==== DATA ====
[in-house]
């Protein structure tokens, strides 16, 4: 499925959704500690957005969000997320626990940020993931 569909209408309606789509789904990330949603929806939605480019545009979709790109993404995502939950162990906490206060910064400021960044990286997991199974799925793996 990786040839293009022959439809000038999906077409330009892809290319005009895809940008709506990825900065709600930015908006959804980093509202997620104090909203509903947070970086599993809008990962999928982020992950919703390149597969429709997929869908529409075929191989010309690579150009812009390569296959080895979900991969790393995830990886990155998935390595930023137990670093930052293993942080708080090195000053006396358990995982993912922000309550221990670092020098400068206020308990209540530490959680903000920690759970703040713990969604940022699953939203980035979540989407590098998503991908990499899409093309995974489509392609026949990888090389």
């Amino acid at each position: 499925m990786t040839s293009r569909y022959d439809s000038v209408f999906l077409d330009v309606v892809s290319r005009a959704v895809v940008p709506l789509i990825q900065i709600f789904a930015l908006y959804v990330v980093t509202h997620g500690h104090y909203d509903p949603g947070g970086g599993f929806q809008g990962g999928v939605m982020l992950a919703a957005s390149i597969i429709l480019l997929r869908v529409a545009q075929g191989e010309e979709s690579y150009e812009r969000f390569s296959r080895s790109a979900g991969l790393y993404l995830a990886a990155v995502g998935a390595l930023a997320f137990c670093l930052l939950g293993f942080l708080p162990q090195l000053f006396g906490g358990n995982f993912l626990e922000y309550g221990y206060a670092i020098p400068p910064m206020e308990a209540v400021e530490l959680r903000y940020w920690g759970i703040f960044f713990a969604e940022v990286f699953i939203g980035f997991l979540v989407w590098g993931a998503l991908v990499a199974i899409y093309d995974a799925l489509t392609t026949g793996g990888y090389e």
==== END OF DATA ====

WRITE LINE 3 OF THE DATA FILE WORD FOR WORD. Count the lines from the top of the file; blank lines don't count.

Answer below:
């Amino acid at each position: 499925m990786t040839s293009r569909y022959d439809s000038v209408f999906l077409d330009v309606v892809s290319r005009a959704v895809v940008p709506l789509i990825q900065i709600f789904a930015l908006y959804v990330v980093t509202h997620g500690h104090y909203d509903p949603g947070g970086g599993f929806q809008g990962g999928v939605m982020l992950a919703a957005s390149i597969i429709l480019l997929r869908v529409a545009q075929g191989e010309e979709s690579y150009e812009r969000f390569s296959r080895s790109a979900g991969l790393y993404l995830a990886a990155v995502g998935a390595l930023a997320f137990c670093l930052l939950g293993f942080l708080p162990q090195l000053f006396g906490g358990n995982f993912l626990e922000y309550g221990y206060a670092i020098p400068p910064m206020e308990a209540v400021e530490l959680r903000y940020w920690g759970i703040f960044f713990a969604e940022v990286f699953i939203g980035f997991l979540v989407w590098g993931a998503l991908v990499a199974i899409y093309d995974a799925l489509t392609t026949g793996g990888y090389e």